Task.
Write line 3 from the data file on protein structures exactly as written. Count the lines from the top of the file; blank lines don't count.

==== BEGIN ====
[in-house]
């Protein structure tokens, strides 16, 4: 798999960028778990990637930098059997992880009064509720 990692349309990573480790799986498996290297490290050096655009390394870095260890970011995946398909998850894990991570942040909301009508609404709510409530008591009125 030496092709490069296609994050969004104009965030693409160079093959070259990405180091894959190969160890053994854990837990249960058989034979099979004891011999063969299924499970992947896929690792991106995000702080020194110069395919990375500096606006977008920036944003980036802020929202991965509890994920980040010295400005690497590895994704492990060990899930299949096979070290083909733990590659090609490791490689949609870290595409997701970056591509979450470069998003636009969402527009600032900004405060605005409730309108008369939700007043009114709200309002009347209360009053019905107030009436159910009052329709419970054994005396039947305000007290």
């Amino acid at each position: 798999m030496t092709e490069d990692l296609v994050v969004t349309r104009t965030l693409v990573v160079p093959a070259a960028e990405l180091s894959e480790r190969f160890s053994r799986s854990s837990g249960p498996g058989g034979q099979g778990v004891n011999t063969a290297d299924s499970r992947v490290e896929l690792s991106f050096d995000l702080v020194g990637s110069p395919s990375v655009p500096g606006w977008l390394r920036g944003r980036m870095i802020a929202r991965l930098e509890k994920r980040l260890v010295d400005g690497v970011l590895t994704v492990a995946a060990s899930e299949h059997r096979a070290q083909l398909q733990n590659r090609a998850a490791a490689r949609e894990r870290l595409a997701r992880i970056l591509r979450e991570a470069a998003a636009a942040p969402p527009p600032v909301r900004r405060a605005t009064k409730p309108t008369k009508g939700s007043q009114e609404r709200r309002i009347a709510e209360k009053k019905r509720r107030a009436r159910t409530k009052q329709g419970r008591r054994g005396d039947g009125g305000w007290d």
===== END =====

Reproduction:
């Amino acid at each position: 798999m030496t092709e490069d990692l296609v994050v969004t349309r104009t965030l693409v990573v160079p093959a070259a960028e990405l180091s894959e480790r190969f160890s053994r799986s854990s837990g249960p498996g058989g034979q099979g778990v004891n011999t063969a290297d299924s499970r992947v490290e896929l690792s991106f050096d995000l702080v020194g990637s110069p395919s990375v655009p500096g606006w977008l390394r920036g944003r980036m870095i802020a929202r991965l930098e509890k994920r980040l260890v010295d400005g690497v970011l590895t994704v492990a995946a060990s899930e299949h059997r096979a070290q083909l398909q733990n590659r090609a998850a490791a490689r949609e894990r870290l595409a997701r992880i970056l591509r979450e991570a470069a998003a636009a942040p969402p527009p600032v909301r900004r405060a605005t009064k409730p309108t008369k009508g939700s007043q009114e609404r709200r309002i009347a709510e209360k009053k019905r509720r107030a009436r159910t409530k009052q329709g419970r008591r054994g005396d039947g009125g305000w007290d």